Nov 27, 2012

Mikkeller Spontankriek

Last week, in a review published for Mikkeller’s Black Hole, I mentioned that my relationship with the brewery has been rocky at times. I loved Black Hole, but this particular, wild-fermentation brew would be a valley in that rocky history. Spontankriek is a spontaneously fermented lambic that’s been aged in oak barrels. So far, so good. Right?

Well, not so much. For the most part, this beer is rather good. It’s got a solid tartness that’s to be expected as well as the right amount of fruitiness. The problem with this particular bottle is the off-putting, medicinal after taste that lingers for a good long while. At first I didn’t think much of it — perhaps this particular bottle was a little off. But then in trying out another of their wild brews (a review for Spontanwildstrawbeery will be coming tomorrow), I noticed a similar medicinal trait though not as severe as Spontankriek. At any rate, I powered through the bottle, having spent good money on it.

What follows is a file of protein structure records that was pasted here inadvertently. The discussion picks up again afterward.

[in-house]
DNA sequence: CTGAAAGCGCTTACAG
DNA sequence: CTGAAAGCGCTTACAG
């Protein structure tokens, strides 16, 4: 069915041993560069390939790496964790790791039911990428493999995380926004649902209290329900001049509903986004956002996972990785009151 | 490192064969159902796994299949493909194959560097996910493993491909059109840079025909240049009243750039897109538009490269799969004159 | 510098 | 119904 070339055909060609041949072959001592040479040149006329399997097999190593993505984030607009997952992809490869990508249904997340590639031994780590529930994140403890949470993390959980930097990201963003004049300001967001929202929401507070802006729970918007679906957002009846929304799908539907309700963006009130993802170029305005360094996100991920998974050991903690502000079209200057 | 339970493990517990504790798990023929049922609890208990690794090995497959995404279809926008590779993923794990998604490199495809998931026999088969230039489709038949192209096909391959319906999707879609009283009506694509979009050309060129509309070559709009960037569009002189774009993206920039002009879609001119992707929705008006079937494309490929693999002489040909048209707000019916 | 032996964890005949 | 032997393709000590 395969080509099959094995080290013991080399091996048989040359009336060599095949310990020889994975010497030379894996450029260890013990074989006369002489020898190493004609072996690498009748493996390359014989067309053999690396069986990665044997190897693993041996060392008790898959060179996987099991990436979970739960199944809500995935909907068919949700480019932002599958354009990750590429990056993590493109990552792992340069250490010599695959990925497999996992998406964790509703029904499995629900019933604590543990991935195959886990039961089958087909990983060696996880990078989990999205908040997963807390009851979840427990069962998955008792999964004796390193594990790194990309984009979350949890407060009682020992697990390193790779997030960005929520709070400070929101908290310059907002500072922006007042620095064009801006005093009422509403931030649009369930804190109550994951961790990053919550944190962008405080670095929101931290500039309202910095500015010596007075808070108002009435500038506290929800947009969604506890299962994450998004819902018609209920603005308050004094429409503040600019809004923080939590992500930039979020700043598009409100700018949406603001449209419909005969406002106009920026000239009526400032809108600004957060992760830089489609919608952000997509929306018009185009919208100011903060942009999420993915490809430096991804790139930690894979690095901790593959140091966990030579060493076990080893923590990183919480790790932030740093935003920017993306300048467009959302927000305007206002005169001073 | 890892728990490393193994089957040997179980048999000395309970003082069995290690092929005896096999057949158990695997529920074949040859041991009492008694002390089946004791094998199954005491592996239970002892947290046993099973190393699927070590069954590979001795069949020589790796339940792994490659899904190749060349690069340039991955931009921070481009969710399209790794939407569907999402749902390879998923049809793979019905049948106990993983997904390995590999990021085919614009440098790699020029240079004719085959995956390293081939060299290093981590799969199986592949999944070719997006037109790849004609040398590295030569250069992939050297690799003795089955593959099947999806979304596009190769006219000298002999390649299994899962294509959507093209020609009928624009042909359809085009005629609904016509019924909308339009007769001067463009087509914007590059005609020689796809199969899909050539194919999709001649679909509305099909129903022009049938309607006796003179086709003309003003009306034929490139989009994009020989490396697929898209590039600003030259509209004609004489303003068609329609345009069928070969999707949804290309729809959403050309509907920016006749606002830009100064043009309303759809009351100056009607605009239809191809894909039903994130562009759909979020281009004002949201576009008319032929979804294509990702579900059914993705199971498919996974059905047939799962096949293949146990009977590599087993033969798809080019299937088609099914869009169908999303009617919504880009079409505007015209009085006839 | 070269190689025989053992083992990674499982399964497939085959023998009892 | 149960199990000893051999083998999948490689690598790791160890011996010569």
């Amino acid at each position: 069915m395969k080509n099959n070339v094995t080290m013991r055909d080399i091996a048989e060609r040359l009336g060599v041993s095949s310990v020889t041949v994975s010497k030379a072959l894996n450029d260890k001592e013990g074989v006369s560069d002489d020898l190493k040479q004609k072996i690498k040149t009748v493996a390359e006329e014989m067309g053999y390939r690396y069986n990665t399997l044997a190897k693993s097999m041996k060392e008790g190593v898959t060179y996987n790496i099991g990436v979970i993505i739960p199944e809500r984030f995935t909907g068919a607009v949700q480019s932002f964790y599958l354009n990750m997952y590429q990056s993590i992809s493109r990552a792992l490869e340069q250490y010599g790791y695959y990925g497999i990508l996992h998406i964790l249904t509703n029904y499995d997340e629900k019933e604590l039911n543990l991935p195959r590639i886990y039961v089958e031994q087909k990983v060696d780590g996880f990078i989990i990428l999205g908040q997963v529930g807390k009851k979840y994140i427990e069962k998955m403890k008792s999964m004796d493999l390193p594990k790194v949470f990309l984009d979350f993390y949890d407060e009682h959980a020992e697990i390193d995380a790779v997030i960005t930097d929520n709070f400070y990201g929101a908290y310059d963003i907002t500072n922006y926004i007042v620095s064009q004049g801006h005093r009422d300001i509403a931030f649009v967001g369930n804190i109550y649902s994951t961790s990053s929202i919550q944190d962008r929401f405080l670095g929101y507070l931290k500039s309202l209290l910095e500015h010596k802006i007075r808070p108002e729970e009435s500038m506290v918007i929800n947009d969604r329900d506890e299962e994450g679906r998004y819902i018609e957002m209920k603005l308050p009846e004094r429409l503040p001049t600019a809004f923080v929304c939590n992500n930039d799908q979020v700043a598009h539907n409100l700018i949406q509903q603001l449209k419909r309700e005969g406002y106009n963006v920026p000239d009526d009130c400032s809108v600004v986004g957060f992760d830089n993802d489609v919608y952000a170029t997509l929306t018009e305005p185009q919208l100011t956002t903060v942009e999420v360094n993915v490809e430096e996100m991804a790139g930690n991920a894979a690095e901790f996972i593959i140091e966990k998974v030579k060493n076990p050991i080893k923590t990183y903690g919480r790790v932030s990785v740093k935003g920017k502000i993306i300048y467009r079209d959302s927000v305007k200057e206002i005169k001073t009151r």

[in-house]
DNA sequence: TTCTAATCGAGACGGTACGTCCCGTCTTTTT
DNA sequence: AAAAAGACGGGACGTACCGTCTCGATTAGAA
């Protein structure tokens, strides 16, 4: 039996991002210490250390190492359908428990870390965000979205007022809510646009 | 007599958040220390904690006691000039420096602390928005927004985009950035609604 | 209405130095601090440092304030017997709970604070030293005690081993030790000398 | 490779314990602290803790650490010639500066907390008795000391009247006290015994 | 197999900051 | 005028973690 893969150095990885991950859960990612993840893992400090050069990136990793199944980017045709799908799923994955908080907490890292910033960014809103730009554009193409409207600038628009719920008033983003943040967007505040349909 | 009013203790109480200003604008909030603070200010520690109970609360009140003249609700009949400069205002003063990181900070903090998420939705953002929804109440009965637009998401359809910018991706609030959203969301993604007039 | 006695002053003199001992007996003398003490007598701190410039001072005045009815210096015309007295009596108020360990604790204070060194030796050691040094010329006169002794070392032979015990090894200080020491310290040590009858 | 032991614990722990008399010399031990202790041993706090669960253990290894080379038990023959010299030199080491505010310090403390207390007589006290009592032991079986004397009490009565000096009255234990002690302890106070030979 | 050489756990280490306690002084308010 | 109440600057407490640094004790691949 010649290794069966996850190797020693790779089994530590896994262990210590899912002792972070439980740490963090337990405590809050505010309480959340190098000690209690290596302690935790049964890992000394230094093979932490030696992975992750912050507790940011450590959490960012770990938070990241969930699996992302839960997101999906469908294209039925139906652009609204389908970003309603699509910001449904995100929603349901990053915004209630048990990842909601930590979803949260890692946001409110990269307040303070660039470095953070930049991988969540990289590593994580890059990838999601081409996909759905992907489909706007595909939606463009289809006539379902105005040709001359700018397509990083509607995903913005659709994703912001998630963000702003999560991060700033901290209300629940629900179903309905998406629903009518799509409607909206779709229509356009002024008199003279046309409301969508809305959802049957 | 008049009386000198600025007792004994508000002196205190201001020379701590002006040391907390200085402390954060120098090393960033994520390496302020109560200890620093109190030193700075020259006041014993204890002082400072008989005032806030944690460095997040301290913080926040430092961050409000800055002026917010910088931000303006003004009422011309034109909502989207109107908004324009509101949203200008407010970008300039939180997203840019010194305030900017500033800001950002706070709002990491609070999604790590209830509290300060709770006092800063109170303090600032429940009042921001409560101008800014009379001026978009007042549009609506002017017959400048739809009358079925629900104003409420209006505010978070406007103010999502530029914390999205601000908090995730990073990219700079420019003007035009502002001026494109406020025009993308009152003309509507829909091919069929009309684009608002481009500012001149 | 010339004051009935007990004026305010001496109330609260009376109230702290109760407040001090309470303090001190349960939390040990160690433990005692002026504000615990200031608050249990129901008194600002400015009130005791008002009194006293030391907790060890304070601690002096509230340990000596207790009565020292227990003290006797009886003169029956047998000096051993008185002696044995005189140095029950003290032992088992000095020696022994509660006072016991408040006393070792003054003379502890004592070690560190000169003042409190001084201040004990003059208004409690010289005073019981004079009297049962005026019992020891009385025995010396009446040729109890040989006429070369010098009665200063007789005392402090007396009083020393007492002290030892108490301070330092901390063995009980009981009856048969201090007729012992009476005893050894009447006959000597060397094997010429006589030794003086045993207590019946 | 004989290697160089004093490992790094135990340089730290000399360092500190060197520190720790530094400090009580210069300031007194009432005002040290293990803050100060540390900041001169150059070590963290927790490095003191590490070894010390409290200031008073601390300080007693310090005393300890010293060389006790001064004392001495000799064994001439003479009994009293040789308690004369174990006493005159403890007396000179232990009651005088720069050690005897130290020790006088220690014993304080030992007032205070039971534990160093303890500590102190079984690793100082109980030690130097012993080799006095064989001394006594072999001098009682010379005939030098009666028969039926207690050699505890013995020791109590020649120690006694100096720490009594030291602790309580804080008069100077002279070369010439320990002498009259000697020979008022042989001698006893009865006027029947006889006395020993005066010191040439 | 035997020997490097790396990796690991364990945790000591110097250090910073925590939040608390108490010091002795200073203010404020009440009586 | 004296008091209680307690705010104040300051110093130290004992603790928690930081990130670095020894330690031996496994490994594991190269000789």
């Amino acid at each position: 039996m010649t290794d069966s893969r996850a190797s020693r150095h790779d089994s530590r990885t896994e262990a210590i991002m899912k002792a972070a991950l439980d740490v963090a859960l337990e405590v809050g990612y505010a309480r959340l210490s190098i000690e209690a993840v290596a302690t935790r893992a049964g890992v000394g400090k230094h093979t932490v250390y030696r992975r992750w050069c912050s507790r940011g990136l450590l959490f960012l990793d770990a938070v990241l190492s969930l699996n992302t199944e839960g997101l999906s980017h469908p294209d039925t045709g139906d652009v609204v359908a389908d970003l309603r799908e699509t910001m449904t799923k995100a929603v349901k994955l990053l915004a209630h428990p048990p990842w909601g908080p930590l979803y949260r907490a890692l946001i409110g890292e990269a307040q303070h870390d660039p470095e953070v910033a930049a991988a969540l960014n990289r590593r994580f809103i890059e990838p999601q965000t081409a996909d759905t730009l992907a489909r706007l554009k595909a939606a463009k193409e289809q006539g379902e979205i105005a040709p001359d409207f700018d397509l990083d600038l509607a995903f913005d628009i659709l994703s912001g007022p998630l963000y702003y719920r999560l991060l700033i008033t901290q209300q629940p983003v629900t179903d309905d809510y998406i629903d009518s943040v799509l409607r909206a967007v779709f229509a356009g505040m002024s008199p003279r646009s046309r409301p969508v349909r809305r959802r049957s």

Spontankriek certainly looks good in the glass, pouring a garnet in color with a light pink head that fell slowly to patchy surface cover.


A solid tartness wafts up from the glass grabbing the tongue a bit without actually entering the mouth. There’s a solid bit of cherries and a light grain presence, as well.


A sharp tartness attacked the tongue quickly before fading smoothly to a fruity finish that is prickly and dry. There’s a distinct medicinal character that comes out late in the finish and doesn’t go away easily. It’s similar to the aftertaste that Chloraseptic® Spray leaves behind. It’s a little too distracting to fully enjoy the beer. For 7.7% ABV, there’s not much of an alcohol presence.


I really wanted more out of this beer, especially for the price point that I paid. It’s not a horrible tasting brew, but that medicinal element was just too much to ignore. I’m not sure that I’d buy this again, but if I can find it cheaper, maybe I’ll give it a second chance.

Rating: 3/5

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